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Avandia (also known as Rosiglitazone) improves blood sugar control in adults with type-two (non-insulin-dependent) diabetes. Generally, Avandia, which is made by GlaxoSmithKline, is used in conjunction with other drugs, as well as diet and exercise, to control blood sugar. Avandia is taken in a pill form, often in doses of either four milligrams per day or two milligrams per day. While Avandia has been shown to greatly assist in treating type-two diabetes, it has also been associated with dangerous side effects.

An individual is diagnosed with type-two diabetes when he or she does not produce enough insulin or the cells ignore the insulin, as defined by the American Diabetes Association. Insulin is the means by which the body takes sugar, in the form of glucose, from the blood into cells. Glucose is created when people eat food and the body breaks down all of the sugars and starches into glucose.

Risk of Avandia

The Food and Drug Administration (FDA) warns that individuals at risk for heart failure, fluid retention, or active liver disease should avoid taking Avandia. Patients taking the drug may also be at risk of developing primary pulmonary hypertension (PPH), a cardiovascular disease. Most health professionals associate PPH with a higher-than normal blood pressure in the pulmonary artery. PPH has also been associated with the development of heart valve disease and heart valve defects. In fact, the FDA reports that existing data suggests that patients receiving short-term (most studies were 6-months duration) treatment with Avandia may have a 30% to 40% increased risk of heart attack and other adverse heart-related events, than patients treated with placebo or other anti-diabetic therapy. The FDA and GlaxoSmithKline are continuing their analysis of the effect of Avandia on at-risk individuals using this and other data.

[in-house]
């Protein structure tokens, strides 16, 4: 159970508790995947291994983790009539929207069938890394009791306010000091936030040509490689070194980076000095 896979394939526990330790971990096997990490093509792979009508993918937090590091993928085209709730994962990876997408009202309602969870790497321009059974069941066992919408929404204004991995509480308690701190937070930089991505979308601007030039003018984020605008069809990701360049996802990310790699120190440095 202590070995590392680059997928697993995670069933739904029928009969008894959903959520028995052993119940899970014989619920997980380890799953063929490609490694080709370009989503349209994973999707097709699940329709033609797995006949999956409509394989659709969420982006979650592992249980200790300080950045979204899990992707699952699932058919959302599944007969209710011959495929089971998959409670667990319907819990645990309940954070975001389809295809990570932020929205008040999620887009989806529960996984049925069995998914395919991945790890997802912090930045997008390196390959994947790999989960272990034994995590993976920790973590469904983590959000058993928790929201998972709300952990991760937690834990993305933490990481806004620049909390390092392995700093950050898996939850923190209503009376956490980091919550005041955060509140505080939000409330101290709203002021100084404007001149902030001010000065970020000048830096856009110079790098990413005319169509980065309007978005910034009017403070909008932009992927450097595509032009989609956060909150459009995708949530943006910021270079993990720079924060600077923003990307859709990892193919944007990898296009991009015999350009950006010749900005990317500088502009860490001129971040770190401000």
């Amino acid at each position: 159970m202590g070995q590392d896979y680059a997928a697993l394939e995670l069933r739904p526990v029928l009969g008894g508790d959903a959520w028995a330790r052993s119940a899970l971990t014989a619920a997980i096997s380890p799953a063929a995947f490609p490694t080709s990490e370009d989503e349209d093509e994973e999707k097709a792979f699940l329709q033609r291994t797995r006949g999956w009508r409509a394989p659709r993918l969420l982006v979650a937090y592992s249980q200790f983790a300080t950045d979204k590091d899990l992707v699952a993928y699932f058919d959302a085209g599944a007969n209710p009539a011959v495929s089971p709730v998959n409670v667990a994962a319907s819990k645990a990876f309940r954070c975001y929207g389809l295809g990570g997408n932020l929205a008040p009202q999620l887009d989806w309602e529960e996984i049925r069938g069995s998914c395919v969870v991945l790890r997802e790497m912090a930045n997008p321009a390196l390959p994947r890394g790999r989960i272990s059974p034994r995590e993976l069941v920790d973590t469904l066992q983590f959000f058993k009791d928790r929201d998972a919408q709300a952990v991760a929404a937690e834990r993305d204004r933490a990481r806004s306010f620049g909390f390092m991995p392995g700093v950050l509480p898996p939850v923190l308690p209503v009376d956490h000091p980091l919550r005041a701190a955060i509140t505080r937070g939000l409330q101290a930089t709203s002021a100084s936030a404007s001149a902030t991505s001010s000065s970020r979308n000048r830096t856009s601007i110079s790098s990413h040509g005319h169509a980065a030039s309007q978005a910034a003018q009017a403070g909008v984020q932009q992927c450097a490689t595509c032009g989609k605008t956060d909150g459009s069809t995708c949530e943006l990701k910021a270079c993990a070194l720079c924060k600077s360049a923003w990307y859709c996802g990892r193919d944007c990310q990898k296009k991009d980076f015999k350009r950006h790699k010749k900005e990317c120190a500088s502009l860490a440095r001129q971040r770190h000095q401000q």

The FDA also warns that individuals with type I diabetes (juvenile diabetes) or diabetic ketoacidosis (dangerously high levels of ketones) should not take Avandia. Moreover, women taking Avandia have been found to face a greater risk of bone fracture.

For individuals taking Avandia, symptoms of heart failure or heart disease include the following:

  • Excessive rapid weight gain
  • Dyspnea
  • Edema (from fluid retention)
  • Shortness of breath or trouble breathing
  • Unusually fast increase in weight
  • Unusual tiredness

If you or a loved one has suffered an injury due to Avandia, it is highly recommended that you seek the advice of experienced legal counsel to determine your options and to preserve your rights. Contact Anderson Law Offices, LLC for a free evaluation of your case.

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Anderson Law Offices, LLC

Anderson Law Offices, LLC 17138 Lorain Avenue, Suite 211 | Cleveland, OH 44111
Telephone: 216-589-0256 | Telephone: 888-589-0256 | Cleveland Law Office